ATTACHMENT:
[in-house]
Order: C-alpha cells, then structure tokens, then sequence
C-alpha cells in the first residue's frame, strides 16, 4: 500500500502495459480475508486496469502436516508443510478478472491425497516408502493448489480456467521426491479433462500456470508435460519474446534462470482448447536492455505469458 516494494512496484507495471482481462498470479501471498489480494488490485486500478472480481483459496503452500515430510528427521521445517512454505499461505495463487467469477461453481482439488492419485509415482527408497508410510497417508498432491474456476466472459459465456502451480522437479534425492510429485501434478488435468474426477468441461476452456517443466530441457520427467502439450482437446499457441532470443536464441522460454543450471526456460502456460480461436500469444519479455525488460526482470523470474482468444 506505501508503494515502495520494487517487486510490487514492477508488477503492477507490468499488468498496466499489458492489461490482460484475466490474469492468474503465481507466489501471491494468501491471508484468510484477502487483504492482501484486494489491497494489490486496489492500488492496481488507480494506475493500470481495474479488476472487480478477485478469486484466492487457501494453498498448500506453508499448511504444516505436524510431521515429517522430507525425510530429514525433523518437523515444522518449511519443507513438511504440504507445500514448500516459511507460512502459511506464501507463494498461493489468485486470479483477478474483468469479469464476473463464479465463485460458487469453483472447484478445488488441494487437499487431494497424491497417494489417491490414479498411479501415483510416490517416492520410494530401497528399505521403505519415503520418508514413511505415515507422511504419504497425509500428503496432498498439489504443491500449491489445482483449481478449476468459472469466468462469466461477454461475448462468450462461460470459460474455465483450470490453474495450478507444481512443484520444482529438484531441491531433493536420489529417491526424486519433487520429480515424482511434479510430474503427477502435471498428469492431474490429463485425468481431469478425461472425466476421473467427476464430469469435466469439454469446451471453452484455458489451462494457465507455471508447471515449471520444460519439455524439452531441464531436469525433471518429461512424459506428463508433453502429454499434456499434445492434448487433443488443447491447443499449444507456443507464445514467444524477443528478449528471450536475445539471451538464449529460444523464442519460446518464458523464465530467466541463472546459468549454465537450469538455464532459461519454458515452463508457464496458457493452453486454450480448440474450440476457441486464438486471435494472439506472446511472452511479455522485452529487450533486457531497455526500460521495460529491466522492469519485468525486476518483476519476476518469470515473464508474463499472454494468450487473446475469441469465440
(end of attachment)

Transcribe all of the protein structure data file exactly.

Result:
[in-house]
Order: C-alpha cells, then structure tokens, then sequence
C-alpha cells in the first residue's frame, strides 16, 4: 500500500502495459480475508486496469502436516508443510478478472491425497516408502493448489480456467521426491479433462500456470508435460519474446534462470482448447536492455505469458 516494494512496484507495471482481462498470479501471498489480494488490485486500478472480481483459496503452500515430510528427521521445517512454505499461505495463487467469477461453481482439488492419485509415482527408497508410510497417508498432491474456476466472459459465456502451480522437479534425492510429485501434478488435468474426477468441461476452456517443466530441457520427467502439450482437446499457441532470443536464441522460454543450471526456460502456460480461436500469444519479455525488460526482470523470474482468444 506505501508503494515502495520494487517487486510490487514492477508488477503492477507490468499488468498496466499489458492489461490482460484475466490474469492468474503465481507466489501471491494468501491471508484468510484477502487483504492482501484486494489491497494489490486496489492500488492496481488507480494506475493500470481495474479488476472487480478477485478469486484466492487457501494453498498448500506453508499448511504444516505436524510431521515429517522430507525425510530429514525433523518437523515444522518449511519443507513438511504440504507445500514448500516459511507460512502459511506464501507463494498461493489468485486470479483477478474483468469479469464476473463464479465463485460458487469453483472447484478445488488441494487437499487431494497424491497417494489417491490414479498411479501415483510416490517416492520410494530401497528399505521403505519415503520418508514413511505415515507422511504419504497425509500428503496432498498439489504443491500449491489445482483449481478449476468459472469466468462469466461477454461475448462468450462461460470459460474455465483450470490453474495450478507444481512443484520444482529438484531441491531433493536420489529417491526424486519433487520429480515424482511434479510430474503427477502435471498428469492431474490429463485425468481431469478425461472425466476421473467427476464430469469435466469439454469446451471453452484455458489451462494457465507455471508447471515449471520444460519439455524439452531441464531436469525433471518429461512424459506428463508433453502429454499434456499434445492434448487433443488443447491447443499449444507456443507464445514467444524477443528478449528471450536475445539471451538464449529460444523464442519460446518464458523464465530467466541463472546459468549454465537450469538455464532459461519454458515452463508457464496458457493452453486454450480448440474450440476457441486464438486471435494472439506472446511472452511479455522485452529487450533486457531497455526500460521495460529491466522492469519485468525486476518483476519476476518469470515473464508474463499472454494468450487473446475469441469465440